I got the following message from my Dubai-based friend this morning:
I got the habit of checking your website every now and then. However, recently i haven’t been able to as it gives me a weird message: "Network Error (tcp_error) A communication error occurred: "Operation timed out". The Web Server may be down, too busy, or experiencing other problems preventing it from responding to requests. You may wish to try again at a later time. For assistance, contact Customer Support."
When I asked about it, they told me it has been blocked in Dubai. Do you know or can do anything about it? 7aram it’s a nice site. By the way, people in Media City can check your site since their communication is provided by DU, the rest of Dubai’s communication is provided by Etisalat who are blocking the site.
Can anyone confirm this? I really can’t see the reason for my blog being blocked in the UAE or anywhere else for that matter. I rarely blog about controversial issues. Most of the material in my blog reads like a personal journal. Could it just be a technical error? Can anyone shed light on this?
Update: So far I’ve received two responses from Dubai residents, one confirming the message above, the other saying that this blog can be accessed normally through Etisalat. Who knows?
I just finished reading a profile on Arianna Huffington, the founder of the Huffington Post, which, according to London’s Observer, is one of the world’s most influential media outlets. The profile sheds light on Huffington’s strong and vocal personality, one which attracts the attention of media moguls, Hollywood celebrities and politicians. Here are some excerpts of the profile:
To watch Arianna at work is to see a human blog in action. Each air kiss seems like the click of a computer’s mouse, each handshake a link to another potential blogger in an ever-growing network of movers and shakers. No wonder she has prospered in the world of the web. At the Time lunch she meets Hollywood star Emilio Estevez. Click. Later, at the Council on Foreign Relations, the glamorous Hungarian-American chess grandmaster Susan Polgar eagerly presses her business card into her hand. Click. By evening she is at CNN headquarters where top anchor Paula Zahn greets her with a girlish exclamation: ‘Arianna!’ Click
And there’s more:
She embraces some of the mockery, turning it deftly on itself. At pretty much any public appearance, she rapidly disarms the crowd with a self-mocking reference to her accent. ‘Everyone on this panel has an accent,’ she says at the CFR, where she shares a stage with a Russian businessman, an Italian neuroscientist and a Canadian journalist. ‘It’s great for me to be not the only person with an accent.’ The crowd laughs and is instantly won over.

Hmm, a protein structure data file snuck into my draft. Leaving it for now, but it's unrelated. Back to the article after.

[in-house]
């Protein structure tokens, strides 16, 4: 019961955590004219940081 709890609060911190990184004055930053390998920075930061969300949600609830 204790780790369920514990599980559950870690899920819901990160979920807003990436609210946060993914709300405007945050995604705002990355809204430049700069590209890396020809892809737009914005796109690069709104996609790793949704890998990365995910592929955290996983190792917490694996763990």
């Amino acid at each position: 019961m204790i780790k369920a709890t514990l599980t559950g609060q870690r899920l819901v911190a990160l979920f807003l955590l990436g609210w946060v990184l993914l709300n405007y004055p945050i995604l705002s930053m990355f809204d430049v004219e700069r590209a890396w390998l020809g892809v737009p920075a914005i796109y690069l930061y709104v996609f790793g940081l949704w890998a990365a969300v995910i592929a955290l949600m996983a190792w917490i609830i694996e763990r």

Read the whole profile here. Hat tip: [Euroarabe]
The Washington Post‘s new on-line feature "PostGlobal," which is being moderated by David Ignatius and Fareed Zakaria, is hosting a debate this week on the replacement for Kofi Annan as UN chief. As I blogged previously, Jordan’s prince Zeid bin Ra’ad is among the candidates to replace Annan. Though he has an outside chance, he’s well qualified, having earned his BA in Poli-Sci at Johns
Hopkins and a PhD in history from Cambridge. He served as Jordan’s
deputy permanent representative before his current permanent representative post. As a UN chief, Prince Zeid would most likely put the Middle East crises on the global agenda. In this day and age, this is more than needed.
The Post debate is ongoing, though I couldn’t help but notice there there doesn’t seem to be much support for the prince. Here are few snippets from what readers are saying. Veteran journalist Daoud Kuttab said:
If the international community is serious about solving the Palestinian conflict then it should vote for the Jordanian candidate. Judging from the UN’s record, it seems unlikely that a Jordanian official — even a Hashemite prince — can do much, but it might be worth giving this seemingly intractable problem a chance to find a permanent solution.
On the other hand, if the position of the UN General Secretary is little more than a representative of the world conscience, then the smooth-tailing, experienced Indian candidate will probably prove more successful.
Another comment that caught my eye is one from Patrick in Egypt, who is not that excited about having a Jordanian chief.
I honestly think that South Korea’s leader will be the most impartial and suitable leader. Jordan’s leader should be ruled out. We’ve had an Arab Secretary-General in the 1990s (Boutros Boutros Ghali of Egypt) and having another one so soon would be understandably unfair. Furthermore, Prince Zeid would be too closely involved in a region that will probably be the focal point of many important and controversial UN measures. The UN can’t survive allegations of bias or unfairness.
You can read more comments and make your voice heard here. Other panelists like Kuttab are featured on the main page.